While the jostling hoist rose against the blue of the morning sky, Dremond hung on to the sidebars and closed his eyes for a few seconds, absorbing the warmth of the rising sun before having to heave and sweat for the next ten hours. This moment would be the only rest he’d enjoy until sundown. His eyes relaxed and opened, taking in the sight in the previous building they constructed over a year ago. Its appearance had taken on a dull grey look despite every attempt to make it look like this town’s first noticeable landmark. Just inside a window on the topmost floor, a young lady sipped what seemed to be morning coffee while still adorned in her bathrobe. She pointed outward at something with long fingers.
To Dreymond, it looked like she pointed straight at him.
Inside his mind, he froze for a moment.
Women just don’t notice me. She’s admiring the sun.
He shook his head like one shakes an etch a sketch board to clear it before writing or drawing again.
You’re a married man. Just get to work.
He looked up again and he swore he saw the same woman tear her robe off and take her hand with elongated nails and slice herself from her face down her stomach.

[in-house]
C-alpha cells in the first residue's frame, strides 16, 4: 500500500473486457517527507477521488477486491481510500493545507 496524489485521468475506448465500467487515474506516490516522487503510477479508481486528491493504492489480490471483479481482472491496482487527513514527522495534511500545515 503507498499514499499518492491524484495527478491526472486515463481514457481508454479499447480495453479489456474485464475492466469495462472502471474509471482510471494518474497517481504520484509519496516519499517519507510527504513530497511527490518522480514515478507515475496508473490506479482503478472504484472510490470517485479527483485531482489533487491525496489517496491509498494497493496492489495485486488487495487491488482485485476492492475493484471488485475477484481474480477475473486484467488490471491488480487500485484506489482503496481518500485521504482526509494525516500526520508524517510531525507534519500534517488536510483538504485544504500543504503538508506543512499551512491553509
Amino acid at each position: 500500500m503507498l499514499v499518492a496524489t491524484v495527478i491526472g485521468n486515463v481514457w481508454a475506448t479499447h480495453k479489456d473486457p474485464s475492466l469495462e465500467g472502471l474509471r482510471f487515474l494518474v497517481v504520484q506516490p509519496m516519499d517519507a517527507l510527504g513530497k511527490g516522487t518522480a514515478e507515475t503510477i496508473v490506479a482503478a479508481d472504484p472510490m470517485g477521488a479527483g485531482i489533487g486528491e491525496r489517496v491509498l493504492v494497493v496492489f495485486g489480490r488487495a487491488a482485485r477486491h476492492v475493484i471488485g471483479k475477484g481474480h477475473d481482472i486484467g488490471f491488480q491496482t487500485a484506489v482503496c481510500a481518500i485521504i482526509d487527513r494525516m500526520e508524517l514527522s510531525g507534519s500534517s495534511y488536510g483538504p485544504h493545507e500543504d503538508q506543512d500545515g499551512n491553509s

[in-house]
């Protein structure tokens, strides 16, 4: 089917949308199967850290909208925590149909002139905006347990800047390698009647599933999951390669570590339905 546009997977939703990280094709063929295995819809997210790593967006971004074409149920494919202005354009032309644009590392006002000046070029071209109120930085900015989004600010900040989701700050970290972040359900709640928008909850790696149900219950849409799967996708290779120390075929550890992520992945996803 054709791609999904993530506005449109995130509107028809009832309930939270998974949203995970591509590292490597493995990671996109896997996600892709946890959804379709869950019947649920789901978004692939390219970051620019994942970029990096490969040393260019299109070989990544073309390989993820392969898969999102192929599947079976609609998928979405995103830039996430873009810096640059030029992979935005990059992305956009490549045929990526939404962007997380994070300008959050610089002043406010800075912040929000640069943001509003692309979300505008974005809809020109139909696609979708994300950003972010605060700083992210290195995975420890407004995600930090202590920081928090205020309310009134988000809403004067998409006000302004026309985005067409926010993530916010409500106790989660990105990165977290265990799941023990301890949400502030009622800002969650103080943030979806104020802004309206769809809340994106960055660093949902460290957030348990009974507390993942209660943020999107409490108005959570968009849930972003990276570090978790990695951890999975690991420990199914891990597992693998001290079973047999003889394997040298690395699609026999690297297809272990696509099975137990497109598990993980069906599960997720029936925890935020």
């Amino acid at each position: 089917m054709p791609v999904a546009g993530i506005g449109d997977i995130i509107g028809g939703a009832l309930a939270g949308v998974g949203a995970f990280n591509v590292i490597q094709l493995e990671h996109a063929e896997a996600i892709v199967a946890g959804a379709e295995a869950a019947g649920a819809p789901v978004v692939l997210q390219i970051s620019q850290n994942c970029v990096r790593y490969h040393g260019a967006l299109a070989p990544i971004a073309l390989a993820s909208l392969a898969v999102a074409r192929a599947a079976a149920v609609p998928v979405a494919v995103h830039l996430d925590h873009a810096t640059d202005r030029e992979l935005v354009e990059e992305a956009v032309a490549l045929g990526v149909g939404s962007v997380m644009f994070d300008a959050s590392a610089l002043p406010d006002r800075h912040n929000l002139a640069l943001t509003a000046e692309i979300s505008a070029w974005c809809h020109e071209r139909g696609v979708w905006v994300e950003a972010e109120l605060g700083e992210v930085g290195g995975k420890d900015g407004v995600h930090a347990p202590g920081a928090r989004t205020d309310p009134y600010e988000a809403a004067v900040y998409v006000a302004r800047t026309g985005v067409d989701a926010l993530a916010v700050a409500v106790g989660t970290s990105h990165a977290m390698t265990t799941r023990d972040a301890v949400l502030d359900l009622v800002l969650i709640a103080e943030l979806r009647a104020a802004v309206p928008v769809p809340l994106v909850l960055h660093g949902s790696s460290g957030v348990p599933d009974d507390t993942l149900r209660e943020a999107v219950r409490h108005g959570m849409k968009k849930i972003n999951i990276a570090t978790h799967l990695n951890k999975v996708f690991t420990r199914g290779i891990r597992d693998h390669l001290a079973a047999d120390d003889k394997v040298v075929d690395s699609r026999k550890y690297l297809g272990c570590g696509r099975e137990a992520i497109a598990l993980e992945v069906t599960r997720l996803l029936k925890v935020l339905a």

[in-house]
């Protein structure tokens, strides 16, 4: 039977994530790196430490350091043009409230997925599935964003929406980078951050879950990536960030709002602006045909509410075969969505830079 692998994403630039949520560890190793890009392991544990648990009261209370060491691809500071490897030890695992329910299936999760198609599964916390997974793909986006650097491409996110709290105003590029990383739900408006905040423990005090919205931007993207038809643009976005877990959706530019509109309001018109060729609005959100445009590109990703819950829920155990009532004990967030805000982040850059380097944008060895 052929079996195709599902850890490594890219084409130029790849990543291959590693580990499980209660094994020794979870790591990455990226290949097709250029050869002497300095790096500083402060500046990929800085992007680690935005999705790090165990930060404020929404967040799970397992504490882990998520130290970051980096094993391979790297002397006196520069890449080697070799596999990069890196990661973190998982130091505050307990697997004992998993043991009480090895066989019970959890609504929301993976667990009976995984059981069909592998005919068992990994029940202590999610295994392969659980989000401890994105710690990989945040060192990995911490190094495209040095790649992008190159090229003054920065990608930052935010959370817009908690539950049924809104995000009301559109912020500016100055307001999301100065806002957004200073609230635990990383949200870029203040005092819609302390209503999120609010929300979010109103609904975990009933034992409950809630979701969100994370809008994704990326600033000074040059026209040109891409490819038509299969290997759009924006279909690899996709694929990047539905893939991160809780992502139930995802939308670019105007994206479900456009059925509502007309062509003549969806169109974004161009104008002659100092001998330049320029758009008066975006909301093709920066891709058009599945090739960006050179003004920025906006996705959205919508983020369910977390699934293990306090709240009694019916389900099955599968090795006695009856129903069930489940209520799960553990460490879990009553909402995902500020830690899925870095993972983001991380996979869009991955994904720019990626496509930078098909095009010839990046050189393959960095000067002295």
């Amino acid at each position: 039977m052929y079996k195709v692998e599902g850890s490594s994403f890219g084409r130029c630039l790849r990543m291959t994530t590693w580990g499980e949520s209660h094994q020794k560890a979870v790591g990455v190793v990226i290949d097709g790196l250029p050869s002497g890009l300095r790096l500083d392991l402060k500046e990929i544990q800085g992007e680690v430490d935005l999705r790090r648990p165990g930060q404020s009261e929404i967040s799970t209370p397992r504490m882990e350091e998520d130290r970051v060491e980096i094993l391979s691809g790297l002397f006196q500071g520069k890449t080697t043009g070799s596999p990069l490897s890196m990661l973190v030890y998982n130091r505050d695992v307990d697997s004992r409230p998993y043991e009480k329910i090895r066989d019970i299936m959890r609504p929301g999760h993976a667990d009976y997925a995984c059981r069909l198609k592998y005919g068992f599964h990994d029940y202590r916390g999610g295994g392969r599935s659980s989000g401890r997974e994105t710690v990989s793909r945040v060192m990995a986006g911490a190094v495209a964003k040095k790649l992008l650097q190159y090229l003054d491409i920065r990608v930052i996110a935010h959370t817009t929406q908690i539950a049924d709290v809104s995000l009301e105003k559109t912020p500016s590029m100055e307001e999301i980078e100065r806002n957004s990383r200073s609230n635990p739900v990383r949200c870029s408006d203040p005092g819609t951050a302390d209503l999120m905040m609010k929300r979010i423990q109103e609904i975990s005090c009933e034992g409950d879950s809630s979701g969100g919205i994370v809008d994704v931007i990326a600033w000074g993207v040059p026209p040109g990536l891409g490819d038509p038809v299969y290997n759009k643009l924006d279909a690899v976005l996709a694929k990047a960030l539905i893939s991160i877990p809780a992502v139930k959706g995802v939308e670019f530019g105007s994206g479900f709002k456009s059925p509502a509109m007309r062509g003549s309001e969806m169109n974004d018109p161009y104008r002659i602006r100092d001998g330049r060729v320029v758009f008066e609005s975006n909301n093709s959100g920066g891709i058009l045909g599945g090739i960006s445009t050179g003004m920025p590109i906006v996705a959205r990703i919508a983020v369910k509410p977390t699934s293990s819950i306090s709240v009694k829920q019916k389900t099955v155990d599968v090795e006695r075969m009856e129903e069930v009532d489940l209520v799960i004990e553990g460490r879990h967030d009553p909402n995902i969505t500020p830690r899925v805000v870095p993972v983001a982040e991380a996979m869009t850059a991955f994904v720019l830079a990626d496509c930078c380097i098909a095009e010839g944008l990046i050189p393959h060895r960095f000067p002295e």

“Hey, HEY Art, did you see that?” Dremond exclaimed, throwing up a thick finger, pointing across the way.
Art turned in the same direction as Dremond. At that very second, sunlight caught the windows opposite them and blinded them, making their hands block their eyes.
“What’s there? Can’t see!”
“Must’ve been nothin, Art.”
“Hey, don’t get into another one of your spazmodic moments again. You said you kicked the habit,” Art chastised, mimicking the drinking motion, “Am I right?”
Dremond mumbled something unintelligible as the lift shuddered to a rest, clanking its massive frame against the metal shell endpoint.
The day wore on as expected and ended without incident, along with Art and Dremond ready for a weeklong sleep each. The foreman worked them hard today, allowing zero rest, an abbreviated lunch break and limited time in the high-rise piss box.
Both sloughed toward their trucks and drove home after parting grunts of mutual acknowledgement and weariness.
Dremond quietly opened his front door, being careful not to disturb his wife, who typically spent her evenings studying for her new degree in digital marketing. His brain couldn’t wrap itself around the technical subject matter she enjoyed so much.
“She’s da brains, I’m da muscled dunce,” he playfully mumbled to himself, losing his clothing and drenching himself in a hot shower.